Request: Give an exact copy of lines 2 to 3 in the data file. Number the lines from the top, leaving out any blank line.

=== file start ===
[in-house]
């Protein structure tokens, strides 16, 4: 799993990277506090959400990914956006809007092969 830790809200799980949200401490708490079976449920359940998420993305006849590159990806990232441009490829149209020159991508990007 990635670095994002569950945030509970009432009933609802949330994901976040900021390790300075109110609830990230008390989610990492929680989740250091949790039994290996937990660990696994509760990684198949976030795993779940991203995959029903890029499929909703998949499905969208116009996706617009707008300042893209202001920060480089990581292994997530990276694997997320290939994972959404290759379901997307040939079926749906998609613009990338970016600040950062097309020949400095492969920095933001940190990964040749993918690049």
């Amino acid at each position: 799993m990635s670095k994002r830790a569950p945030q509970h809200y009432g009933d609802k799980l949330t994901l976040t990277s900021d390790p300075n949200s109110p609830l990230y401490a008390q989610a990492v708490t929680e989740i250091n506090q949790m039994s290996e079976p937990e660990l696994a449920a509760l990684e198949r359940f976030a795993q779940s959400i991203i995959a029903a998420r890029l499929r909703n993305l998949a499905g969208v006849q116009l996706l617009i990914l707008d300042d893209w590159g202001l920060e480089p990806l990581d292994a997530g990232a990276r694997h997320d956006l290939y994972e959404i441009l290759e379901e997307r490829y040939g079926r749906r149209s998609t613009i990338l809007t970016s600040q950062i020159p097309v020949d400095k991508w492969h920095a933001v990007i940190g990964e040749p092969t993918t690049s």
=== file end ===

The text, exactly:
């Protein structure tokens, strides 16, 4: 799993990277506090959400990914956006809007092969 830790809200799980949200401490708490079976449920359940998420993305006849590159990806990232441009490829149209020159991508990007 990635670095994002569950945030509970009432009933609802949330994901976040900021390790300075109110609830990230008390989610990492929680989740250091949790039994290996937990660990696994509760990684198949976030795993779940991203995959029903890029499929909703998949499905969208116009996706617009707008300042893209202001920060480089990581292994997530990276694997997320290939994972959404290759379901997307040939079926749906998609613009990338970016600040950062097309020949400095492969920095933001940190990964040749993918690049």
């Amino acid at each position: 799993m990635s670095k994002r830790a569950p945030q509970h809200y009432g009933d609802k799980l949330t994901l976040t990277s900021d390790p300075n949200s109110p609830l990230y401490a008390q989610a990492v708490t929680e989740i250091n506090q949790m039994s290996e079976p937990e660990l696994a449920a509760l990684e198949r359940f976030a795993q779940s959400i991203i995959a029903a998420r890029l499929r909703n993305l998949a499905g969208v006849q116009l996706l617009i990914l707008d300042d893209w590159g202001l920060e480089p990806l990581d292994a997530g990232a990276r694997h997320d956006l290939y994972e959404i441009l290759e379901e997307r490829y040939g079926r749906r149209s998609t613009i990338l809007t970016s600040q950062i020159p097309v020949d400095k991508w492969h920095a933001v990007i940190g990964e040749p092969t993918t690049s």